Look closely at the line of code calculating the error term: error = (X * theta.T) - y. It might not be obvious at first but we're using all matrix operations! This is the power of linear algebra at work. This code will work correctly no matter how many variables (columns) are in X, as long as the number of parameters in theta agree. Similarly, it will compute the error term for every row in X as long as the number of rows in y agree. On top of that, it's a very efficient calculation. This is a powerful way to apply ANY expression to a large number of instances at once.

Since both our gradient descent and cost function are using matrix operations, there is in fact no change to the code necessary to handle multiple linear regression. Let's test it out. We first need to perform a few initializations to create the appropriate matrices to pass to our functions.

# add ones column
data2.insert(0, 'Ones', 1)

# set X (training data) and y (target variable)
cols = data2.shape[1]
X2 = data2.iloc[:,0:cols-1]
y2 = data2.iloc[:,cols-1:cols]

# convert to matrices and initialize theta
X2 = np.matrix(X2.values)
y2 = np.matrix(y2.values)
theta2 = np.matrix(np.array([0,0,0]))

Now we're ready to give it a try. Let's see what happens.

# perform linear regression on the data set
g2, cost2 = gradientDescent(X2, y2, theta2, alpha, iters)

# get the cost (error) of the model
computeCost(X2, y2, g2)


Looks promising! We can also plot the training progress to confirm that the error was in fact decreasing with each iteration of gradient descent.

fig, ax = plt.subplots(figsize=(12,8))
ax.plot(np.arange(iters), cost2, 'r')
ax.set_title('Error vs. Training Epoch')

Error vs. Training Epoch

The cost, or error of the solution, dropped with each sucessive iteration until it bottomed out. This is exactly what we would expect to happen. It looks like our algorithm worked.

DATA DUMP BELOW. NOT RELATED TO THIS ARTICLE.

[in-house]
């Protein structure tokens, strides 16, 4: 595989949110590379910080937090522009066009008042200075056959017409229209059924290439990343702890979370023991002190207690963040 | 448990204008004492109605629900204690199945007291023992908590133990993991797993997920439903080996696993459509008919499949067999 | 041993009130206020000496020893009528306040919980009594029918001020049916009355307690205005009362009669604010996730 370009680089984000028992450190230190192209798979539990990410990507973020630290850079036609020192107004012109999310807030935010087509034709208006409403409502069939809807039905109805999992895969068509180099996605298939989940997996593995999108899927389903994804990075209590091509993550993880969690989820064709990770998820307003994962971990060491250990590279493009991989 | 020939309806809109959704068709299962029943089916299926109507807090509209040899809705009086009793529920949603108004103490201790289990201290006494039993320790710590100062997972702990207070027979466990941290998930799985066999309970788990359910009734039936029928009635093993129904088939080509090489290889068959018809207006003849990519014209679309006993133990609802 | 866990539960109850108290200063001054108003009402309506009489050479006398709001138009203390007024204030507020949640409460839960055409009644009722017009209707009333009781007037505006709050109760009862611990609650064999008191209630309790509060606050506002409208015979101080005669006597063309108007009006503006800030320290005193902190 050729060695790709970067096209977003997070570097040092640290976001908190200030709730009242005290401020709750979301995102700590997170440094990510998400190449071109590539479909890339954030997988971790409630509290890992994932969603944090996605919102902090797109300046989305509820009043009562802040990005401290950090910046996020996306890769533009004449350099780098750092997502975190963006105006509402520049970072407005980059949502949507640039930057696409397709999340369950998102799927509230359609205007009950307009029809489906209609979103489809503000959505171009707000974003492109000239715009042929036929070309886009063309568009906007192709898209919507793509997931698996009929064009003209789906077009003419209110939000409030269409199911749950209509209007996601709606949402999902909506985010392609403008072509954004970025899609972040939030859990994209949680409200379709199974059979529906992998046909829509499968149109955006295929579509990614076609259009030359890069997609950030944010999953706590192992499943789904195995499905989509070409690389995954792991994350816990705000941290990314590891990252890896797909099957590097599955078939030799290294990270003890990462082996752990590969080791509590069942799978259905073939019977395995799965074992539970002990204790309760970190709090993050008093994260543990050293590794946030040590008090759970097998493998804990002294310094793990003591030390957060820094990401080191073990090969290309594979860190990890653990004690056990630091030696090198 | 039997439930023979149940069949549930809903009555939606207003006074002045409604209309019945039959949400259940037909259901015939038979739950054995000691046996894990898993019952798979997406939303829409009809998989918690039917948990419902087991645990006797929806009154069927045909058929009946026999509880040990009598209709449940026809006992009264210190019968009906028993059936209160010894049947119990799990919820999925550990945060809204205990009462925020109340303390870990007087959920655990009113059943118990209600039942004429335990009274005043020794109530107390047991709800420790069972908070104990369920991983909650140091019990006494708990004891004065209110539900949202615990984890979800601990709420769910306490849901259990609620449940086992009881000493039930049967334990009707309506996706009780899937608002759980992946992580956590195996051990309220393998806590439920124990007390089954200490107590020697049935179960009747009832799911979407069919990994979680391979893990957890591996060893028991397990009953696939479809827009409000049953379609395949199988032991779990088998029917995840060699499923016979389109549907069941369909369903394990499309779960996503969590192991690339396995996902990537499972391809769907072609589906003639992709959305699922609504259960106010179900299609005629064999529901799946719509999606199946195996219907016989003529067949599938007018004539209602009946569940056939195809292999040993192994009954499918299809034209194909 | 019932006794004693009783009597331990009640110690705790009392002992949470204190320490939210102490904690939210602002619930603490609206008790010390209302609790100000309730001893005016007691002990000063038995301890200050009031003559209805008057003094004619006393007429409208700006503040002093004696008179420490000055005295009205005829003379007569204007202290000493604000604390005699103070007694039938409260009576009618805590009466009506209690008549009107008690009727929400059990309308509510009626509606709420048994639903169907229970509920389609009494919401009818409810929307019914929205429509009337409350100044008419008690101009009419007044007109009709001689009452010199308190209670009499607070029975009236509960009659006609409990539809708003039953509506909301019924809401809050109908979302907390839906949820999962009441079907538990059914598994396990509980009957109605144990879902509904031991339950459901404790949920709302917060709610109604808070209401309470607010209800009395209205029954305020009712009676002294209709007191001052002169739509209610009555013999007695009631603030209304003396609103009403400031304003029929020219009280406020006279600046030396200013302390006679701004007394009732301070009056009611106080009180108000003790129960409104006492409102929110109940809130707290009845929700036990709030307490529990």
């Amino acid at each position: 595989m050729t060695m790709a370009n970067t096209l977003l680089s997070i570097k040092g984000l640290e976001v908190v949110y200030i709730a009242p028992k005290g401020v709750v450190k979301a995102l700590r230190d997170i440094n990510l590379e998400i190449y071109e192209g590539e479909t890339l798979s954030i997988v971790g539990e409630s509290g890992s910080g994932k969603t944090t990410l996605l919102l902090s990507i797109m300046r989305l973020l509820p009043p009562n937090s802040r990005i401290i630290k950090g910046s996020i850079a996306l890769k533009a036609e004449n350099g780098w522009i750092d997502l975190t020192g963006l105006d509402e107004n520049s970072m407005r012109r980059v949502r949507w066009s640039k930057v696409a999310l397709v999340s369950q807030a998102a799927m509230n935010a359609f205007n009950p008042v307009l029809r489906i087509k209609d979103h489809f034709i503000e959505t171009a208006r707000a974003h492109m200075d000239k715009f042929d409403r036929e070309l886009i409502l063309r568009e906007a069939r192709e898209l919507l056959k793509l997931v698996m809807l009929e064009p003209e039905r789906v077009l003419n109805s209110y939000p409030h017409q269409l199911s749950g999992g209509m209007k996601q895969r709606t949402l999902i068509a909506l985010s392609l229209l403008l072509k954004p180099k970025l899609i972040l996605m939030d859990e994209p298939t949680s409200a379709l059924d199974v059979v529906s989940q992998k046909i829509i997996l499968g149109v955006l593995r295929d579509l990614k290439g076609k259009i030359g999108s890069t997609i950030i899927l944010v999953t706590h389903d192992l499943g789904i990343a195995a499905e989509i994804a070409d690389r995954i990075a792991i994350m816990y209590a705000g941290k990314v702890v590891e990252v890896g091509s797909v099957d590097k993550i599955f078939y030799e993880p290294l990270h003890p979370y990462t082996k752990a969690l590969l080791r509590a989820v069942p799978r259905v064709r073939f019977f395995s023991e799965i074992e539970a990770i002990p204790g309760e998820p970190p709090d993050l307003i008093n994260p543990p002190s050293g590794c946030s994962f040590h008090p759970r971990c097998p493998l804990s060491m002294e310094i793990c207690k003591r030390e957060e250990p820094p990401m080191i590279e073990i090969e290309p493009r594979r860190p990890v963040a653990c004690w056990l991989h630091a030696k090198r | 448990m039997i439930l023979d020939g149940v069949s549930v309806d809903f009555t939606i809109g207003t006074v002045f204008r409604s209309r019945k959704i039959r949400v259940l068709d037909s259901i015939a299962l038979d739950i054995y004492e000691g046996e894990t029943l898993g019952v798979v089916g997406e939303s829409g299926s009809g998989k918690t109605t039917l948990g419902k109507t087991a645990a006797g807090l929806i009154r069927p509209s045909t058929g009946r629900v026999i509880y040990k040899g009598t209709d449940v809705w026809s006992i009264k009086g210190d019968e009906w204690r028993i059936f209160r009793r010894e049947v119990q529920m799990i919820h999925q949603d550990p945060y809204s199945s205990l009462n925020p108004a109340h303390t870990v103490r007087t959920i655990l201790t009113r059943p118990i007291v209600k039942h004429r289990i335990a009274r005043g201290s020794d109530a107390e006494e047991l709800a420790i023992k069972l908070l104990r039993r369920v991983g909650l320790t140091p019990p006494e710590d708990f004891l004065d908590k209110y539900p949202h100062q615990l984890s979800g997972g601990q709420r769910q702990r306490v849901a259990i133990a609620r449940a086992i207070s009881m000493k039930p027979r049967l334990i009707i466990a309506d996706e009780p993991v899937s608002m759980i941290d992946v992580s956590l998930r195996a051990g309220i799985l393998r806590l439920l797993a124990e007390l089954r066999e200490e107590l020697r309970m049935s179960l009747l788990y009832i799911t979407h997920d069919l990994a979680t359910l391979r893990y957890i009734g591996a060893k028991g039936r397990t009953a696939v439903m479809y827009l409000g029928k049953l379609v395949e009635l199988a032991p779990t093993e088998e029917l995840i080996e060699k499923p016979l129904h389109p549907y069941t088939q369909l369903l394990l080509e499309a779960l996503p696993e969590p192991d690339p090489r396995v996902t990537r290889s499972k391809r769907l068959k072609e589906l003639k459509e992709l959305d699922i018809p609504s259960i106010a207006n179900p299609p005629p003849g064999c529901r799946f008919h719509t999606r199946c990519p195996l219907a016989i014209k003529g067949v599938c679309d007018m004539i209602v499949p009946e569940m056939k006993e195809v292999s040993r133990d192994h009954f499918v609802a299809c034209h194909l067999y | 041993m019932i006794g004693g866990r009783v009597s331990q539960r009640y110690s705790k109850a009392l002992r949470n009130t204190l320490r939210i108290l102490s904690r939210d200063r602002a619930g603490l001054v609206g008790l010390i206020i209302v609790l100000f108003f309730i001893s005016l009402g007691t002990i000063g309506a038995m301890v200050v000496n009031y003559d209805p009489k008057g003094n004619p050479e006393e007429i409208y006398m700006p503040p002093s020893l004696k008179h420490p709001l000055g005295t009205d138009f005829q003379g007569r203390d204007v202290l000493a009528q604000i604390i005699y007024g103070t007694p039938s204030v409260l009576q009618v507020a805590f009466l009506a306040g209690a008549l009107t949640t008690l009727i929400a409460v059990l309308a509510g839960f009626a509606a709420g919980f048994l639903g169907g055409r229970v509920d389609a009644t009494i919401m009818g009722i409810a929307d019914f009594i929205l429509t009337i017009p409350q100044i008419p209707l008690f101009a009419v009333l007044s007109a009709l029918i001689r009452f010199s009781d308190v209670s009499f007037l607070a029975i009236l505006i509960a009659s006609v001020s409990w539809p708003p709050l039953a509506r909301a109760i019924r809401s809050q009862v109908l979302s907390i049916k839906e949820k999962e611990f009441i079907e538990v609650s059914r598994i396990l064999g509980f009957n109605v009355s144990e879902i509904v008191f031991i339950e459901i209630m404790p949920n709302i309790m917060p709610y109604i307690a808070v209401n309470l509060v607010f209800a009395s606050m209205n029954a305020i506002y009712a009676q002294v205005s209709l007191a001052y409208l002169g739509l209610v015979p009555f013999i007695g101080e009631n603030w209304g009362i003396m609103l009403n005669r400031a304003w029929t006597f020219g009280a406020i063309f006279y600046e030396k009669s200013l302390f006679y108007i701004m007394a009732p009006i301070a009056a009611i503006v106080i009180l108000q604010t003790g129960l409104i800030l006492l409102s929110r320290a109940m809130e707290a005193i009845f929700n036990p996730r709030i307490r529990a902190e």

It's worth noting that we don't HAVE to implement any algorithms from scratch to solve this problem. The great thing about Python is its huge developer community and abundance of open-source software. In the machine learning realm, the top Python library is scikit-learn. Let's see how we could have handled our simple linear regression task from part 1 using scikit-learn's linear regression class.

from sklearn import linear_model
model = linear_model.LinearRegression(), y)

It doesn't get much easier than that. There are lots of parameters to the "fit" method that we could have tweaked depending on how we want the algorithm to function, but the defaults are sensible enough for our problem that I left them alone. Let's try plotting the fitted parameters to see how it compares to our earlier results.

x = np.array(X[:, 1].A1)
f = model.predict(X).flatten()

fig, ax = plt.subplots(figsize=(12,8))
ax.plot(x, f, 'r', label='Prediction')
ax.scatter(data.Population, data.Profit, label='Traning Data')
ax.set_title('Predicted Profit vs. Population Size')

Predicted Profit vs. Population Size

Notice I'm using the "predict" function to get the predicted y values in order to draw the line. This is much easier than trying to do it manually. Scikit-learn has a great API with lots of convenience functions for typical machine learning workflows. We'll explore some of these in more detail in future posts.

That's it for today. In part 3, we'll take a look at exercise 2 and dive into some classification tasks using logistic regression.